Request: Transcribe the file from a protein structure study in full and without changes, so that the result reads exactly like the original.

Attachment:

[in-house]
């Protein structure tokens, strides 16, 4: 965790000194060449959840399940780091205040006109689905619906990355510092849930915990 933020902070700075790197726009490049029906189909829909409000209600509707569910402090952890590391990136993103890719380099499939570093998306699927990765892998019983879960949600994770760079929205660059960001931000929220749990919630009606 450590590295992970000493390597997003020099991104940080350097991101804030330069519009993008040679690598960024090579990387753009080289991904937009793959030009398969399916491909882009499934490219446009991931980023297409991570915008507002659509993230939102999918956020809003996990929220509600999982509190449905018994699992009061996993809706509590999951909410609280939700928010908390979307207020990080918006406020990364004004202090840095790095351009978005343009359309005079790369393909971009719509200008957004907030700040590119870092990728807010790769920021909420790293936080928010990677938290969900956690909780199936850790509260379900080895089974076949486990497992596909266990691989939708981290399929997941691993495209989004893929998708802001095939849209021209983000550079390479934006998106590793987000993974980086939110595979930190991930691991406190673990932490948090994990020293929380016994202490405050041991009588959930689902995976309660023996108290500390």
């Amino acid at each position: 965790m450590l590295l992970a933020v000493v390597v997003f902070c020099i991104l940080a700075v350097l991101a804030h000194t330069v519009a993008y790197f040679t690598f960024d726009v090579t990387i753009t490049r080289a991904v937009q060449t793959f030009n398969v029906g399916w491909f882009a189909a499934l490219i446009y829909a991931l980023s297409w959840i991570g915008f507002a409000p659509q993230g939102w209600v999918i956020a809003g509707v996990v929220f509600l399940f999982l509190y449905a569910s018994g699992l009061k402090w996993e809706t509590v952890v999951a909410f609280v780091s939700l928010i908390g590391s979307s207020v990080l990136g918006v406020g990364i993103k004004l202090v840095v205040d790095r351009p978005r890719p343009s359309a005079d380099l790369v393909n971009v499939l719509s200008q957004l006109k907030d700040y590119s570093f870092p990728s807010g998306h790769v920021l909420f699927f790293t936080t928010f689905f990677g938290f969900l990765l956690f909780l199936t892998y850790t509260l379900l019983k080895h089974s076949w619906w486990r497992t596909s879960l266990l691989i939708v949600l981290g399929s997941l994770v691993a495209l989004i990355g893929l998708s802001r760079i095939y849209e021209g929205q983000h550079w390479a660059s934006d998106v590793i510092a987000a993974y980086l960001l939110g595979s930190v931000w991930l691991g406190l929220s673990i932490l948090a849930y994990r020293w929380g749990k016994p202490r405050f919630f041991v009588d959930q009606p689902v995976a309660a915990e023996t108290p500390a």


[in-house]
């Protein structure tokens, strides 16, 4: 965790000194060449959840399940780091205040006109689905619906990355510092849930915990 933020902070700075790197726009490049029906189909829909409000209600509707569910402090952890590391990136993103890719380099499939570093998306699927990765892998019983879960949600994770760079929205660059960001931000929220749990919630009606 450590590295992970000493390597997003020099991104940080350097991101804030330069519009993008040679690598960024090579990387753009080289991904937009793959030009398969399916491909882009499934490219446009991931980023297409991570915008507002659509993230939102999918956020809003996990929220509600999982509190449905018994699992009061996993809706509590999951909410609280939700928010908390979307207020990080918006406020990364004004202090840095790095351009978005343009359309005079790369393909971009719509200008957004907030700040590119870092990728807010790769920021909420790293936080928010990677938290969900956690909780199936850790509260379900080895089974076949486990497992596909266990691989939708981290399929997941691993495209989004893929998708802001095939849209021209983000550079390479934006998106590793987000993974980086939110595979930190991930691991406190673990932490948090994990020293929380016994202490405050041991009588959930689902995976309660023996108290500390």
């Amino acid at each position: 965790m450590l590295l992970a933020v000493v390597v997003f902070c020099i991104l940080a700075v350097l991101a804030h000194t330069v519009a993008y790197f040679t690598f960024d726009v090579t990387i753009t490049r080289a991904v937009q060449t793959f030009n398969v029906g399916w491909f882009a189909a499934l490219i446009y829909a991931l980023s297409w959840i991570g915008f507002a409000p659509q993230g939102w209600v999918i956020a809003g509707v996990v929220f509600l399940f999982l509190y449905a569910s018994g699992l009061k402090w996993e809706t509590v952890v999951a909410f609280v780091s939700l928010i908390g590391s979307s207020v990080l990136g918006v406020g990364i993103k004004l202090v840095v205040d790095r351009p978005r890719p343009s359309a005079d380099l790369v393909n971009v499939l719509s200008q957004l006109k907030d700040y590119s570093f870092p990728s807010g998306h790769v920021l909420f699927f790293t936080t928010f689905f990677g938290f969900l990765l956690f909780l199936t892998y850790t509260l379900l019983k080895h089974s076949w619906w486990r497992t596909s879960l266990l691989i939708v949600l981290g399929s997941l994770v691993a495209l989004i990355g893929l998708s802001r760079i095939y849209e021209g929205q983000h550079w390479a660059s934006d998106v590793i510092a987000a993974y980086l960001l939110g595979s930190v931000w991930l691991g406190l929220s673990i932490l948090a849930y994990r020293w929380g749990k016994p202490r405050f919630f041991v009588d959930q009606p689902v995976a309660a915990e023996t108290p500390a």